A pioneering new scheme to cut down on the £12.5bn worth of food we throw away needlessly each year is launching in Yorkshire today.
Following successful roll-outs across a variety of UK cities in recent months, food sharing app OLIO launches in York as its first city in Yorkshire.
“Having grown up in Yorkshire, it feels great to be bringing OLIO home. We’re committed to reducing food waste for families and local businesses, and hope that everybody will download the app and join our fight to stop this insanity.”
The free app for smartphone users connects neighbours with each other and with local independent shops so surplus food can be shared, not thrown away.
This could include food nearing its use-by date from shops, cafes and markets; spare vegetables from the allotment; cakes from an amateur baker; or groceries from household fridges when people go away or move home.
The inspiration for the app came from the early experiences of co-founders Tessa Cook and Saasha Celestial-One, entrepreneurs raised in rural families witnessing the scandal of food waste close up.
Ms Cook grew up on a dairy farm in North Yorkshire, effectively seeing a third of her family’s hard work go to waste, while Celestial-One is the daughter of Iowa hippies and equally passionate about the issue.
To access the app, users simply snap a picture of their items and add them to OLIO.
Neighbours then receive customised alerts and can request anything that takes their fancy, and arrange pick-up from home, the store, an OLIO Drop Box, or another agreed location. The new food sharing service complements current initiatives in the city to reduce food waste including Your Cafe, which uses surplus food to create a community meal.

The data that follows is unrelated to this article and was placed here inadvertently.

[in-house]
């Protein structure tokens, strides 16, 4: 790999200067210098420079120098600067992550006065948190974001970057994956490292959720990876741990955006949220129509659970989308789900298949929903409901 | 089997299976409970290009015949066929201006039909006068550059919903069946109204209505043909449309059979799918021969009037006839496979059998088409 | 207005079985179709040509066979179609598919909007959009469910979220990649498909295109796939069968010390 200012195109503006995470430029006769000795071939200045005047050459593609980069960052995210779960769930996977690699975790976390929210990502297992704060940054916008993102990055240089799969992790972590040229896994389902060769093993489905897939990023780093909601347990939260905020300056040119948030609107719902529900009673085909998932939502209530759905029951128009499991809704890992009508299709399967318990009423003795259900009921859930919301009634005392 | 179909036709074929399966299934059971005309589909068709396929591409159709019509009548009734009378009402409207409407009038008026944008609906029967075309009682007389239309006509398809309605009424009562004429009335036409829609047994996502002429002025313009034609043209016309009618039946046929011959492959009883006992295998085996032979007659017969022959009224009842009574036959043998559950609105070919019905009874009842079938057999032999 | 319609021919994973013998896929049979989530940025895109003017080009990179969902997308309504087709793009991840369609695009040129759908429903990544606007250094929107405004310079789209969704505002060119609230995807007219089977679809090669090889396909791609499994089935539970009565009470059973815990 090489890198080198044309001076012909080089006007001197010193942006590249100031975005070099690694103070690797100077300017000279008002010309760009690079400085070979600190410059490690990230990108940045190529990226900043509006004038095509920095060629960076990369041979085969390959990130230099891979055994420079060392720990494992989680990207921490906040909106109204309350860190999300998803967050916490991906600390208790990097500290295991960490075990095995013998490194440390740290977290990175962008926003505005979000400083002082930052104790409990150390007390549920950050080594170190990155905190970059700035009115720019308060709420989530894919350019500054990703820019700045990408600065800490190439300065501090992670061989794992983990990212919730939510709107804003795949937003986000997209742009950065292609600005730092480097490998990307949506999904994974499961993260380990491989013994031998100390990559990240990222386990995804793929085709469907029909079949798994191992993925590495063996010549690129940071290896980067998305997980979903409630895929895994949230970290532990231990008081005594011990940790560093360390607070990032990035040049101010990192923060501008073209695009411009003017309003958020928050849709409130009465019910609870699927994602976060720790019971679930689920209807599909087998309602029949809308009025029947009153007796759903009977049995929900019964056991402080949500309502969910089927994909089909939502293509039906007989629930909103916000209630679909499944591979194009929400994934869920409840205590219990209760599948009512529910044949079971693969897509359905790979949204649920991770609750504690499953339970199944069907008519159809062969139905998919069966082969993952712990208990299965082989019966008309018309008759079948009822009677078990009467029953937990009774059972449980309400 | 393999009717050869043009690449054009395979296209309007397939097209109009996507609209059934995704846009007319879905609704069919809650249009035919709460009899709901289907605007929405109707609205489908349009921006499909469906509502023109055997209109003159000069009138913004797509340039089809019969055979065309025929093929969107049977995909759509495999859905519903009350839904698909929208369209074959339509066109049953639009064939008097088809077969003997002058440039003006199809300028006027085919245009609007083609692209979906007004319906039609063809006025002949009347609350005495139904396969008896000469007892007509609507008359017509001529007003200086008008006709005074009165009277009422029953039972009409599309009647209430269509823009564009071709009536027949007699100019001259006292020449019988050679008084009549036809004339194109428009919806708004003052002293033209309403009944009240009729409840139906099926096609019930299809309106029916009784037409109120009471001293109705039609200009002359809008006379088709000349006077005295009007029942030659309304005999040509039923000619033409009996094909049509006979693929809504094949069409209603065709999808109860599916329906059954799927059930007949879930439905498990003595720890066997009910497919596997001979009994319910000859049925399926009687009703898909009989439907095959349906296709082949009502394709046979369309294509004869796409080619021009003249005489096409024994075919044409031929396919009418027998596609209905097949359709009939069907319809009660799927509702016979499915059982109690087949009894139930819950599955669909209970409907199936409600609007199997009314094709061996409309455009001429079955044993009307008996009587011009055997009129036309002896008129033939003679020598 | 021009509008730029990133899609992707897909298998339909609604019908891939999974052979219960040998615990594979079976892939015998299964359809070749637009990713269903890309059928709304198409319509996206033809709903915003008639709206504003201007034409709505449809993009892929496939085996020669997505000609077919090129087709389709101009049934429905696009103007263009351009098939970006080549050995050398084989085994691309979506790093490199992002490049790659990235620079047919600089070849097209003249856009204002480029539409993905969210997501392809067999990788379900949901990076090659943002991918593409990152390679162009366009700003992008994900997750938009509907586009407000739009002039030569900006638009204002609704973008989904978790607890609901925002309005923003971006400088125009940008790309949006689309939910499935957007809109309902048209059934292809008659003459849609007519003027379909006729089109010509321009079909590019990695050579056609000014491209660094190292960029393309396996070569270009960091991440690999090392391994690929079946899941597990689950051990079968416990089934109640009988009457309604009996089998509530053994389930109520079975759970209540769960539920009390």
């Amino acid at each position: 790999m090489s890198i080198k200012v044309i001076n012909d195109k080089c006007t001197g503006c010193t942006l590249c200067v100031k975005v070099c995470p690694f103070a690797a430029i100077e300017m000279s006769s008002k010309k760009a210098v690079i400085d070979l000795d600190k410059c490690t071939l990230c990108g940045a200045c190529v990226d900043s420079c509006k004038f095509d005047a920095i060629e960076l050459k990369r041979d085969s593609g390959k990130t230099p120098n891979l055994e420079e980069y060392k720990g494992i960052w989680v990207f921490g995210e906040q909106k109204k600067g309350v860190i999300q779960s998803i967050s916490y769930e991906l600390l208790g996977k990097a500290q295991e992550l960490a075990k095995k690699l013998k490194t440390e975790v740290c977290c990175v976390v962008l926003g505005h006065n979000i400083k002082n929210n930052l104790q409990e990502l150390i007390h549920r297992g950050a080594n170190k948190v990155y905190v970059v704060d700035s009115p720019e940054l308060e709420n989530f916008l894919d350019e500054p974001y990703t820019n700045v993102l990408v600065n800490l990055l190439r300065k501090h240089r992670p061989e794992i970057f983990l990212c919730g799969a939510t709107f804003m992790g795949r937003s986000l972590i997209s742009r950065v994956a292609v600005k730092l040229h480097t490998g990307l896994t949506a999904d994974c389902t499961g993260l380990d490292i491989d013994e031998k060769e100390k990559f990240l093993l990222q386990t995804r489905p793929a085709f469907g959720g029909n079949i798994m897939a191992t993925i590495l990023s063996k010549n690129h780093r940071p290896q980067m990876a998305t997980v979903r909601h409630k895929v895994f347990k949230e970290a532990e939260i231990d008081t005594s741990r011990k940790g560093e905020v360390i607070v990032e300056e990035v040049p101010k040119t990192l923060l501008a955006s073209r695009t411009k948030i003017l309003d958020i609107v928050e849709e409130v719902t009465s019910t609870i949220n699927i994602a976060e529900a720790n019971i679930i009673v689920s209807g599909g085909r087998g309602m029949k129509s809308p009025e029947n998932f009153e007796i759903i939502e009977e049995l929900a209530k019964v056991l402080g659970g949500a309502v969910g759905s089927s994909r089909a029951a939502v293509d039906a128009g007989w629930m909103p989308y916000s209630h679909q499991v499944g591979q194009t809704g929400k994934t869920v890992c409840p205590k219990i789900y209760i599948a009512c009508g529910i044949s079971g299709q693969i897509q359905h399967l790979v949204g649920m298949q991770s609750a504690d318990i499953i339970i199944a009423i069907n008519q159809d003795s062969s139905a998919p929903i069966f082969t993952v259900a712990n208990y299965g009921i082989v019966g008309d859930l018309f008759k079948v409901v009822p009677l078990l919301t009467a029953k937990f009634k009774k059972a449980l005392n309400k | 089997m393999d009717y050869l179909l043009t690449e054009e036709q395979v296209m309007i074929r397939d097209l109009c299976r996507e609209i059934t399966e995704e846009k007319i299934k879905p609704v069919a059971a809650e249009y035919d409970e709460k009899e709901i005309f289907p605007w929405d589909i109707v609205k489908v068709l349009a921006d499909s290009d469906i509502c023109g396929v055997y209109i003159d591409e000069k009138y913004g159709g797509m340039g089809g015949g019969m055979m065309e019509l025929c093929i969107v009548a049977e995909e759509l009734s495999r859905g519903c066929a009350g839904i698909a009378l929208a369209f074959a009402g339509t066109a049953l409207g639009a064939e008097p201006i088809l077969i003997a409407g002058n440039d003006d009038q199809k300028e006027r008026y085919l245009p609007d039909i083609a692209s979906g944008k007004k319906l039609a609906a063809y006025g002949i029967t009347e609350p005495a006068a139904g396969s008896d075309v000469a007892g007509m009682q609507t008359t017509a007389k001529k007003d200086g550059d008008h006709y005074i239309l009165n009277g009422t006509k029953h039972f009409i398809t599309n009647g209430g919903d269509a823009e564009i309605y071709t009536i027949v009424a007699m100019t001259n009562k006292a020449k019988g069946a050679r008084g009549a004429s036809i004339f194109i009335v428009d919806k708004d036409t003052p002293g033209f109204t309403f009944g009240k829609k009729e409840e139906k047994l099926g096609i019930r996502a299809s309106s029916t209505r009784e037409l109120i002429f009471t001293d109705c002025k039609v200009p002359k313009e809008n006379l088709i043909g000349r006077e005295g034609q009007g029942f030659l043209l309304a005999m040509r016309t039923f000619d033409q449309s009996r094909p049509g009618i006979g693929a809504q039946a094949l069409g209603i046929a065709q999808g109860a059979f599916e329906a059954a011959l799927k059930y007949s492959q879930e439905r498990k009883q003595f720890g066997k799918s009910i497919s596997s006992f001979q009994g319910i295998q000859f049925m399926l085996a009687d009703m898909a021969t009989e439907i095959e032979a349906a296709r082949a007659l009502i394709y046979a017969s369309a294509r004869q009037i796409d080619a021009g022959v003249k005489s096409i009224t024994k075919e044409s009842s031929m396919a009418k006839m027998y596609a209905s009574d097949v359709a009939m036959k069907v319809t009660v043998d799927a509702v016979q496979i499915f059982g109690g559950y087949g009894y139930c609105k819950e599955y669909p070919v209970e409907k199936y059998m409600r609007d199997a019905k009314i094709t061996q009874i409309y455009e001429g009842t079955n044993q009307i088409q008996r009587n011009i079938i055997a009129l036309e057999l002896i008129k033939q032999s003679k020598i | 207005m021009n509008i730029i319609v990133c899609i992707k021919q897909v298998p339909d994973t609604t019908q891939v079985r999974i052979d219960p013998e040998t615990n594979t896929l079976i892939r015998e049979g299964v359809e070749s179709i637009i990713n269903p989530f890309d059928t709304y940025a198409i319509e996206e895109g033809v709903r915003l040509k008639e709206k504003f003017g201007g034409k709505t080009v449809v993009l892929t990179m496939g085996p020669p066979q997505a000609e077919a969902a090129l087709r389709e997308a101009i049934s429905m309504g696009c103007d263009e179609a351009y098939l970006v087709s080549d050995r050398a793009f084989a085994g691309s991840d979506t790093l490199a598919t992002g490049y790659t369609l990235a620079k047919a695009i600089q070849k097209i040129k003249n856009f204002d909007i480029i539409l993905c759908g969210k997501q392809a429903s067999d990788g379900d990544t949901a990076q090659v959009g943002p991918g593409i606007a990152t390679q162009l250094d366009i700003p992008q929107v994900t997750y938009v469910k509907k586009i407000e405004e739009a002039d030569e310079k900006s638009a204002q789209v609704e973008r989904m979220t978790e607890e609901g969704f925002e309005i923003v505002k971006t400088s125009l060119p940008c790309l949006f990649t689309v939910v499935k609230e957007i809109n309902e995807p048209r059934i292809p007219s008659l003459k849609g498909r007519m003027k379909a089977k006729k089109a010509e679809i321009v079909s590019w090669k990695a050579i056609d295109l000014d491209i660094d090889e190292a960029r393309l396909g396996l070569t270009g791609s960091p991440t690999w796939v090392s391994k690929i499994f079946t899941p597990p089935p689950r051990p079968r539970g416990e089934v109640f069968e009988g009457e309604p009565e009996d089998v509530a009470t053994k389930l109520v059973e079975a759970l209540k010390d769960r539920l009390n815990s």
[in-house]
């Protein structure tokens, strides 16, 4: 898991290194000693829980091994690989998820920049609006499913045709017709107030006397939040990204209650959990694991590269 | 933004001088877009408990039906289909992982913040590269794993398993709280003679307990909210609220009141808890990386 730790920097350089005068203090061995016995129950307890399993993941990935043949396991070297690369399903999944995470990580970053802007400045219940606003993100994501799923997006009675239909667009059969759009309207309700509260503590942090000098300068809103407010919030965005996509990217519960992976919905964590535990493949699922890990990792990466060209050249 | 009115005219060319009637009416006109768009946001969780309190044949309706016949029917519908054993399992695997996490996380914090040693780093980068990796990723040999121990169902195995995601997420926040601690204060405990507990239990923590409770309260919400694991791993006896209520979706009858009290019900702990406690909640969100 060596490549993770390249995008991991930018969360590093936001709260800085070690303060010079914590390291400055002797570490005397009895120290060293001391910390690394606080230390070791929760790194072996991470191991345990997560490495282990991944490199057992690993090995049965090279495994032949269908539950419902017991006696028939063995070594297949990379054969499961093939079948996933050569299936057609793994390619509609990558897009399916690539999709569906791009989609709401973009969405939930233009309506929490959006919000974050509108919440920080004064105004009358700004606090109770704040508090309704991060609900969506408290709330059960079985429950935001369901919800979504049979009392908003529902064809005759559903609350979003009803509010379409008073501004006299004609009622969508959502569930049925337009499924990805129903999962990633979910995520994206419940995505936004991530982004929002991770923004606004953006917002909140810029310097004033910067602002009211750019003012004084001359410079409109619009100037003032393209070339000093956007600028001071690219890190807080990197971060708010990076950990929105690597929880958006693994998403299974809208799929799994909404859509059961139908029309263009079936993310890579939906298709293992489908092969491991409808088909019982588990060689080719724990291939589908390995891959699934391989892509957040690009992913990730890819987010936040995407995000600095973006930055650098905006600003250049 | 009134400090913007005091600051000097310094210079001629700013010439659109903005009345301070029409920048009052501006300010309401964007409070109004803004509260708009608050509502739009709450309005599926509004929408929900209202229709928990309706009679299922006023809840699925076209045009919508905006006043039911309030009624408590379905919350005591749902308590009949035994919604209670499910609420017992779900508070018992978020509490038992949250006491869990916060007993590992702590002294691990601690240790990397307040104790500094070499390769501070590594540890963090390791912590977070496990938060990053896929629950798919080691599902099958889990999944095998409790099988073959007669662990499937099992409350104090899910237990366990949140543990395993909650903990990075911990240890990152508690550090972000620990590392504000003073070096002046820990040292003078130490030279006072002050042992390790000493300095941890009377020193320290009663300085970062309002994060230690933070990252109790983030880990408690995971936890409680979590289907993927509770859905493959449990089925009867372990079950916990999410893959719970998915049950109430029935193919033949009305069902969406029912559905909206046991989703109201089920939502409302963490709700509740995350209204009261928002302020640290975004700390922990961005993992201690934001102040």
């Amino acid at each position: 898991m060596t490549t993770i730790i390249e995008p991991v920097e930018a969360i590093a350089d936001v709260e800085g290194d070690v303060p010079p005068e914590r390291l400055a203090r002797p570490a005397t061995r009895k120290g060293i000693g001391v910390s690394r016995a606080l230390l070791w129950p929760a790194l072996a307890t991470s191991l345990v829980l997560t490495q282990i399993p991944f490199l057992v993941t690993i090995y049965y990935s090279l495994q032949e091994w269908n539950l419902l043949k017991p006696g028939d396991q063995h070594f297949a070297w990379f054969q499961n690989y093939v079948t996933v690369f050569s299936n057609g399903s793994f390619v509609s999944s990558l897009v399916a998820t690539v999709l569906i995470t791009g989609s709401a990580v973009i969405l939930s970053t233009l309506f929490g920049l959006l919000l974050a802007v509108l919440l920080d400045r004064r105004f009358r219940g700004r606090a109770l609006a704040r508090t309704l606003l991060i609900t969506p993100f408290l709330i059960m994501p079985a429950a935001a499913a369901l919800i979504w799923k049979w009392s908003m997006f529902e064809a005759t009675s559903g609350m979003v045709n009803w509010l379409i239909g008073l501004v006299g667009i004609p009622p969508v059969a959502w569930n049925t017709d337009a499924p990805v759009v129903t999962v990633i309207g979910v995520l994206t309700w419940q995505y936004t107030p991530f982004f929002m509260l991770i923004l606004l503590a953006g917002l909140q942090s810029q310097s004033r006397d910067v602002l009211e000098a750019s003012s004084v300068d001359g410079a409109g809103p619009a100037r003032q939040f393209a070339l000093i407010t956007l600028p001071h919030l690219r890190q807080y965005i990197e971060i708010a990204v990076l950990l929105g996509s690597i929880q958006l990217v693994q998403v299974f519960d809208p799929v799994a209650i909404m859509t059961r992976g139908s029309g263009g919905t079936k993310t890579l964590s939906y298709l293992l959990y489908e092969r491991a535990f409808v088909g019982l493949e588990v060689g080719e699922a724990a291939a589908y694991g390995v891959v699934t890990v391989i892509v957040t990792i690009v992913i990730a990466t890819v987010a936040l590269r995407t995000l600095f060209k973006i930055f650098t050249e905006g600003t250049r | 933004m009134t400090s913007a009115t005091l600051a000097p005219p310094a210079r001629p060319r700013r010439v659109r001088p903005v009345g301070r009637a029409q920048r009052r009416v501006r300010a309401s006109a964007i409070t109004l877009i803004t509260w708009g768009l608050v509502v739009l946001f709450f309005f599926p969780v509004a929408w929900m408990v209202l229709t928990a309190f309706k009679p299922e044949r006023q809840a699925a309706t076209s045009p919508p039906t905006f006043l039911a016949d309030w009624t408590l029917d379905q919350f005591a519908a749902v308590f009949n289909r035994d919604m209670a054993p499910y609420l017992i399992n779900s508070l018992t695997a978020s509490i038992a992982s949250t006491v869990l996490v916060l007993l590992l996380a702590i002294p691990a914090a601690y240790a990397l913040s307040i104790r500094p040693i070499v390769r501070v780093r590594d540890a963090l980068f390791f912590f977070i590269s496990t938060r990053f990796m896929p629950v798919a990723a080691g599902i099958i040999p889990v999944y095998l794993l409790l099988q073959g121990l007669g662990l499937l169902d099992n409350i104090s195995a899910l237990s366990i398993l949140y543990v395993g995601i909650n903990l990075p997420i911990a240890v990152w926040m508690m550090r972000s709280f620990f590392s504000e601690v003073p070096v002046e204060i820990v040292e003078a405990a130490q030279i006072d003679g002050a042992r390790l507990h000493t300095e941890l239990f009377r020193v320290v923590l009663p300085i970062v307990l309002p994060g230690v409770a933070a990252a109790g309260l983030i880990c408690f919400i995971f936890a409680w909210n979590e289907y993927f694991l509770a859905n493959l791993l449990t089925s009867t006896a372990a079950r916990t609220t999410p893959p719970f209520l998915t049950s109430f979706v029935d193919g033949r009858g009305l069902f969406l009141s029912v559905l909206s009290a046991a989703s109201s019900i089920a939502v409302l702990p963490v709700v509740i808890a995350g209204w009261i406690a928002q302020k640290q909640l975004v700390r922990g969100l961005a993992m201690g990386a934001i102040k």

The social, economic and environmental case for action against food waste is compelling. Globally, a third of all food produced is thrown away and UK households at a cost of £700 to the average family.
The company commissioned polling through YouGov which found that 86 per cent of adults described themselves as “bothered” by the amount of edible food they threw away and that the majority of people saw the responsibility for addressing this problem as lying with individual households.
Labour MP for York Central and newly appointed Shadow DEFRA Secretary, Rachael Maskell, says: “Food is too precious a resource to end up in the bin, that’s why I’m delighted to welcome the launch of OLIO as an easy way for people to connect and share their surplus food.
“Not only is it good news for local families who want to cut their bills but OLIO also boosts local shops and markets who can now cut the amount of food they throw away at the push of a button.”
Ms Cook said: “Having grown up in Yorkshire, it feels great to be bringing OLIO home. We’re committed to reducing food waste for families and local businesses, and hope that everybody will download the app and join our fight to stop this insanity.”
The issue of food waste is also costly for local stores and governments, and ranks as one of the world’s largest emitters of greenhouse gases.